I described here how my friend Jeffrey and I were asked to take some photographs for a flier of an exhibition of my friend Koji Kamada (鎌田幸二), who is known for his tenmoku (天目) pottery. I ended up getting an exquisite tea bowl out of the deal, which is the subject of these macro shots.
The other day my friend Jeffrey and I were enlisted by my friend Kouji Kamada, the potter, to take some photos of his work for fliers/invitations to an upcoming exhibit. He knows we are camera buffs (Jeffrey more so than I), so he figured we would enjoy the challenge. And boy, was it a challenge. Product photography is hard, especially when you don’t have a properly equipped studio.
Below are some of my favorite shots from the session. You’ll notice that the backgrounds we were using had quite a bit of dust etc. on them, but Jeffrey managed to remove that in post-processing.
This big pot was the hardest of all, both because it was large enough to require extra background, and because the glaze is so reflective. We had to move things on the far side of the room because they were visible in the reflections.
The next few shots are of an incense burner. The little holes in the lid are for the incense to come out of. Come to think of it, shooting this with incense smoke wafting elegantly out of those holes would make for some awesome images. Too bad we can’t use the products before they’re sold.
Here’s our setup in his workshop. Notice the broom hanging from the ceiling on the left with traditional Japanese paper attached to it to diffuse the light. His potter’s wheel is right under the boards of where the incense burner it.
Here’s a tea ceremony bowl.
Another tea ceremony bowl…
After we shot it, this last bowl fell over and got a 2 mm or so chip in the lip. Very minor, but obviously it wasn’t showable or sellable any longer. So, Kamada-san gave it to me. Bad luck for K-san, good luck for meeee!
Previous shots of his work here, here, and here.
I decided to take advantage of the new snowfall to go take some photos. And, since I almost always find the part more interesting than the whole, ended up with some macros. No surprise there. A big surprise was the fact that, shortly after taking these photos, I discovered my precious Voigtlander 125/2.5 was mechanically broken, and its barrel would not de-extend. I’m going to send it in to get it fixed, and pray these aren’t the last photos taken with this rare classic.
I’ve always loved pansies as much as I’ve hated the name. I like how, in this first one, the two new sprouts or whatever coming off the stem just happen to be in the 2-3 mm of the image in focus. Serendipity strikes.
This one deserves to be clicked and viewed enlarged. In fact, a friend of mine just got a new printer capable of huge A2 prints (23.4 x 16.5 in), so I think I’m going to have to make an egregiously large print of it.
And, though this buried petal screamed for attention, I didn’t get an image I really liked, despite a long time trying…
So I upgraded to a D7000 yesterday, giving my mom the old trusty D90 in trade. (Thanks mom!)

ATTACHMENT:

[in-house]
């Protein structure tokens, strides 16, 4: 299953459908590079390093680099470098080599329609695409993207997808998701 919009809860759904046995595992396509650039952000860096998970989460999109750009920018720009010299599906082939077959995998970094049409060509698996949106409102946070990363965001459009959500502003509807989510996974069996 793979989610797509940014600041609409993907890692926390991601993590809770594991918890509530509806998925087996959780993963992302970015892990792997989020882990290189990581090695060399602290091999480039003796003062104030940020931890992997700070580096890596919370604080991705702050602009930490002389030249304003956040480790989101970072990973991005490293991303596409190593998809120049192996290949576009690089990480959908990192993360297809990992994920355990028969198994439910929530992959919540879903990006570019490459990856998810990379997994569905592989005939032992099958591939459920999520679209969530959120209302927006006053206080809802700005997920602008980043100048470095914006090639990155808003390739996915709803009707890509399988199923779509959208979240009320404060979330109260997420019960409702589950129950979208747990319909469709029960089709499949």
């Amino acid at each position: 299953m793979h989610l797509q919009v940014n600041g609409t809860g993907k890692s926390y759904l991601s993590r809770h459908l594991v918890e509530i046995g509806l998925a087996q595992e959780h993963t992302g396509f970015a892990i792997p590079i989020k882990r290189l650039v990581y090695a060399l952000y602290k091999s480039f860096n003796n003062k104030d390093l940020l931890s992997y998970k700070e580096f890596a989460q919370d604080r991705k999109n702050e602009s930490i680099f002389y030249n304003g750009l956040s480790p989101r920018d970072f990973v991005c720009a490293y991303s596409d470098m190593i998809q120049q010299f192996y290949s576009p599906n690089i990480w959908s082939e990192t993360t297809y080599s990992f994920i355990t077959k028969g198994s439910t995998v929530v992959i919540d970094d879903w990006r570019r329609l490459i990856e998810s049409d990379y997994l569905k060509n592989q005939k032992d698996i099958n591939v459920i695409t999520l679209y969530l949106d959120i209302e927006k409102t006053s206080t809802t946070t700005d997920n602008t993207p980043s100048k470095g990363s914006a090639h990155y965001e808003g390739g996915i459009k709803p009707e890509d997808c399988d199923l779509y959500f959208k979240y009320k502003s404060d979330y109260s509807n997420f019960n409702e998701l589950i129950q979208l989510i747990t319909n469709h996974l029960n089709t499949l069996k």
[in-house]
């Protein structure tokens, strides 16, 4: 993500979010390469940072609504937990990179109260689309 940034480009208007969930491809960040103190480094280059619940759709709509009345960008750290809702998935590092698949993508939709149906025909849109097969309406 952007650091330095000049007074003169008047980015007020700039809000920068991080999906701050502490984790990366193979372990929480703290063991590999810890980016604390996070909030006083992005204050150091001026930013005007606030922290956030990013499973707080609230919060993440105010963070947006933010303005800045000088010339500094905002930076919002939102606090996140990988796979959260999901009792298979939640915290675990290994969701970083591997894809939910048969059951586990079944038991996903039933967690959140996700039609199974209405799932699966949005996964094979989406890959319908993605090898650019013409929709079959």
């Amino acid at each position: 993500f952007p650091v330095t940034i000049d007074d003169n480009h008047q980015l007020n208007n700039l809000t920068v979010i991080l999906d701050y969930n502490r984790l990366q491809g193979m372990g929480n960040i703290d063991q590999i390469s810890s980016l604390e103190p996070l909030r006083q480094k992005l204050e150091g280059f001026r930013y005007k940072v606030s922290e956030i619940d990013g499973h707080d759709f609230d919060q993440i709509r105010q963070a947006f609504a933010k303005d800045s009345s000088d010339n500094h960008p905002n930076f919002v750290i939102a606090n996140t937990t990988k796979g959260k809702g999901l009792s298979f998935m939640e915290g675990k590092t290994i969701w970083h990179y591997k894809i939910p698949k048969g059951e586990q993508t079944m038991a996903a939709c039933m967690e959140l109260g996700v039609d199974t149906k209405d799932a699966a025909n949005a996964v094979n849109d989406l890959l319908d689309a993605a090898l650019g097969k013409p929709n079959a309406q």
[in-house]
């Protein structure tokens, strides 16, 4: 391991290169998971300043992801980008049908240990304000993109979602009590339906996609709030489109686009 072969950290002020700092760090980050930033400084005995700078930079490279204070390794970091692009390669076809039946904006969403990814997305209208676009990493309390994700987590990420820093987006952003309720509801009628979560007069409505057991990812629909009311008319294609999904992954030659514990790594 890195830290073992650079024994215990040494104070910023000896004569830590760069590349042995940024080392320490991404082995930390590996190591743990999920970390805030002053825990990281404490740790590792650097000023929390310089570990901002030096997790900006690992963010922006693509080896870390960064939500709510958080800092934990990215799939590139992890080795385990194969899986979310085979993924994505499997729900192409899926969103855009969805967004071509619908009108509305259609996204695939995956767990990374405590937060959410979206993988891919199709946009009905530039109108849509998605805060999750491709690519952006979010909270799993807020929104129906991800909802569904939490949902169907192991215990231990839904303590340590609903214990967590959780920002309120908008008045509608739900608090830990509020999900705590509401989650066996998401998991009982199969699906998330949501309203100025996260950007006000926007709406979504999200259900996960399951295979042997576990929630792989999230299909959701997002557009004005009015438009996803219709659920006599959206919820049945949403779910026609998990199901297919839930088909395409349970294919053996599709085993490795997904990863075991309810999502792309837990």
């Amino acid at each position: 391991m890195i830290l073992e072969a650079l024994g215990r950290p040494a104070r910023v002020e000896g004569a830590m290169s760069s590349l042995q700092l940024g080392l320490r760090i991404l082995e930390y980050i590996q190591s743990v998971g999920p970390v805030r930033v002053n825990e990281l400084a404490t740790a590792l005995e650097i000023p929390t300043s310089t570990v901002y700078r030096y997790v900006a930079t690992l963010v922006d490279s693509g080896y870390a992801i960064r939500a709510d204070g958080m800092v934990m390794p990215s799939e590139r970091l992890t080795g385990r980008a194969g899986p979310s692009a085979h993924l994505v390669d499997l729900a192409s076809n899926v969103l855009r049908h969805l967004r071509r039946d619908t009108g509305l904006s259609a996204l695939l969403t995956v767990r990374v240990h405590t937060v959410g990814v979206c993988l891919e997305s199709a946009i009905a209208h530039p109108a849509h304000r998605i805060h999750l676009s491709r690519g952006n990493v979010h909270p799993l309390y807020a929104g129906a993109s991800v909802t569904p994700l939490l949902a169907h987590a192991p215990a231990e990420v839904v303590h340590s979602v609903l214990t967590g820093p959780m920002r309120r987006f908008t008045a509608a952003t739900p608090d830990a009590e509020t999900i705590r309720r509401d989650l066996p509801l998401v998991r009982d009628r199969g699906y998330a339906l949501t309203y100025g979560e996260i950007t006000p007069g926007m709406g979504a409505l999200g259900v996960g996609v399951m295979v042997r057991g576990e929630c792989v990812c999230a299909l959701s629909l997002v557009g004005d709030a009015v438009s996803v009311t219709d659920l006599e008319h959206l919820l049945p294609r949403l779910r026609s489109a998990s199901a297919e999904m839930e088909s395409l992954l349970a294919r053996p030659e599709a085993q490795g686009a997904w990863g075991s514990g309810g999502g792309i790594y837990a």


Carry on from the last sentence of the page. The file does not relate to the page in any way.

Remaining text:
I want to play with it, but I have been swamped with work. So, today I found a fallen leaf on my way to Starbucks to do some translation, and snapped this photo in between paragraphs. I like the new camera a lot.
I have several new toys that are combined in this post. First, a new Voigtlander macro lens that I haven’t had much of a chance to experiment with. Second, a new piece of pottery from my friend Kamada-san (a bread and cheese platter). And, third, a piece of HDR software, Photomatix. It really isn’t suited much to this kind of shot, which doesn’t have such a high dynamic range anyway, but it does create a cool effect, I thought.
I’ve blogged often about my friend Kamada Koji (鎌田幸二), who has been kind enough to devote decades of his life to becoming a master potter in the Tenmoku (天目) style just so that I could take macros of his stuff. Last week he held a yearly show at Takashimaya, one of the fancier Japanese department stores. I would have loved to bring my tripod, kick everybody out, and adjust the light to my specifications, but any picture-taking at all is ordinarily forbidden. I had his special permission, but still felt it was a good idea to be as discreet and fast as possible.
Kamada-san pointing center, with his wife Kazumifull exif
It’s exceedingly difficult to capture the nuances of nearly all his glazes, but this particular one most of all, because in real life the colors are not only extremely subtle, but they shift mercurially (almost literally because they are metallic crystals) with small changes in light.
Last night the kids went to bed relatively early after a day of play and Maki had the night shift, so I stayed up and fooled around taking pictures, first from my balcony and then from my preferred studio (the kitchen table).
On the other side of that hill lies Kyotofull exif
I’m going to have to start thinking of better post titles. Today we went to the Kamada’s for dinner, and I got another little sake cup. I decided to use it as an opportunity to take more methodical shots, this time lit only by the light of a single candle. This little cup was ostensibly given to me for my past birthday, but every time I go over to his house and ostentatiously praise a piece of non-for-sale-pottery, there’s a decent chance I’ll end up taking it home, so I have to be careful to keep my mouth shut for fear of wearing out my welcome.